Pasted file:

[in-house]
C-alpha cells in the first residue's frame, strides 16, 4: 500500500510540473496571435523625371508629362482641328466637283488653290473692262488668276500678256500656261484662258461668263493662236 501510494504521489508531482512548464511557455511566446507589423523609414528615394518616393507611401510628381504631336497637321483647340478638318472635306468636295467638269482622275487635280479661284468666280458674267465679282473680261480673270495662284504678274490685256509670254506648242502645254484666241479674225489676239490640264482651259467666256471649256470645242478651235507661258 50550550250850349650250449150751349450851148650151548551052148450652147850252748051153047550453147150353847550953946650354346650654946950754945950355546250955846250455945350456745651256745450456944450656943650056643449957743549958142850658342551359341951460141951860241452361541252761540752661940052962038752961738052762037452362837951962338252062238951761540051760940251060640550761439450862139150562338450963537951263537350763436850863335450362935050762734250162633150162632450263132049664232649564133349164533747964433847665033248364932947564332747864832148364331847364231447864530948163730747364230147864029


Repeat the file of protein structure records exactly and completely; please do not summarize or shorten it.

[in-house]
C-alpha cells in the first residue's frame, strides 16, 4: 500500500510540473496571435523625371508629362482641328466637283488653290473692262488668276500678256500656261484662258461668263493662236 501510494504521489508531482512548464511557455511566446507589423523609414528615394518616393507611401510628381504631336497637321483647340478638318472635306468636295467638269482622275487635280479661284468666280458674267465679282473680261480673270495662284504678274490685256509670254506648242502645254484666241479674225489676239490640264482651259467666256471649256470645242478651235507661258 50550550250850349650250449150751349450851148650151548551052148450652147850252748051153047550453147150353847550953946650354346650654946950754945950355546250955846250455945350456745651256745450456944450656943650056643449957743549958142850658342551359341951460141951860241452361541252761540752661940052962038752961738052762037452362837951962338252062238951761540051760940251060640550761439450862139150562338450963537951263537350763436850863335450362935050762734250162633150162632450263132049664232649564133349164533747964433847665033248364932947564332747864832148364331847364231447864530948163730747364230147864029